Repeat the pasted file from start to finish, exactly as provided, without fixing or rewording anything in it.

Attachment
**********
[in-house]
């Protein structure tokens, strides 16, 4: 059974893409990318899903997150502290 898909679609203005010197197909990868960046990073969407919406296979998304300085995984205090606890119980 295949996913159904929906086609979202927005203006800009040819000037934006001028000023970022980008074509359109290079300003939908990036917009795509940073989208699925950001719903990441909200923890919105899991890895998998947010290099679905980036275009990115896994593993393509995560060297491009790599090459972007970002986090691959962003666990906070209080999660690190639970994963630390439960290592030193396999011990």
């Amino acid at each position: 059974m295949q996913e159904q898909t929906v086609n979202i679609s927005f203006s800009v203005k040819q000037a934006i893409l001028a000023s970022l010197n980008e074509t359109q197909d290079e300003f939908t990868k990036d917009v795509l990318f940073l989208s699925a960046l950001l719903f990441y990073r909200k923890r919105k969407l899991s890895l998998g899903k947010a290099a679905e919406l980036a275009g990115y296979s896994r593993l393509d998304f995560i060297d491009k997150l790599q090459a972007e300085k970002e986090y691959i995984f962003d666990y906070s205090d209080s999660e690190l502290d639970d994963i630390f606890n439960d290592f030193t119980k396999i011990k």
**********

[in-house]
């Protein structure tokens, strides 16, 4: 059974893409990318899903997150502290 898909679609203005010197197909990868960046990073969407919406296979998304300085995984205090606890119980 295949996913159904929906086609979202927005203006800009040819000037934006001028000023970022980008074509359109290079300003939908990036917009795509940073989208699925950001719903990441909200923890919105899991890895998998947010290099679905980036275009990115896994593993393509995560060297491009790599090459972007970002986090691959962003666990906070209080999660690190639970994963630390439960290592030193396999011990």
């Amino acid at each position: 059974m295949q996913e159904q898909t929906v086609n979202i679609s927005f203006s800009v203005k040819q000037a934006i893409l001028a000023s970022l010197n980008e074509t359109q197909d290079e300003f939908t990868k990036d917009v795509l990318f940073l989208s699925a960046l950001l719903f990441y990073r909200k923890r919105k969407l899991s890895l998998g899903k947010a290099a679905e919406l980036a275009g990115y296979s896994r593993l393509d998304f995560i060297d491009k997150l790599q090459a972007e300085k970002e986090y691959i995984f962003d666990y906070s205090d209080s999660e690190l502290d639970d994963i630390f606890n439960d290592f030193t119980k396999i011990k």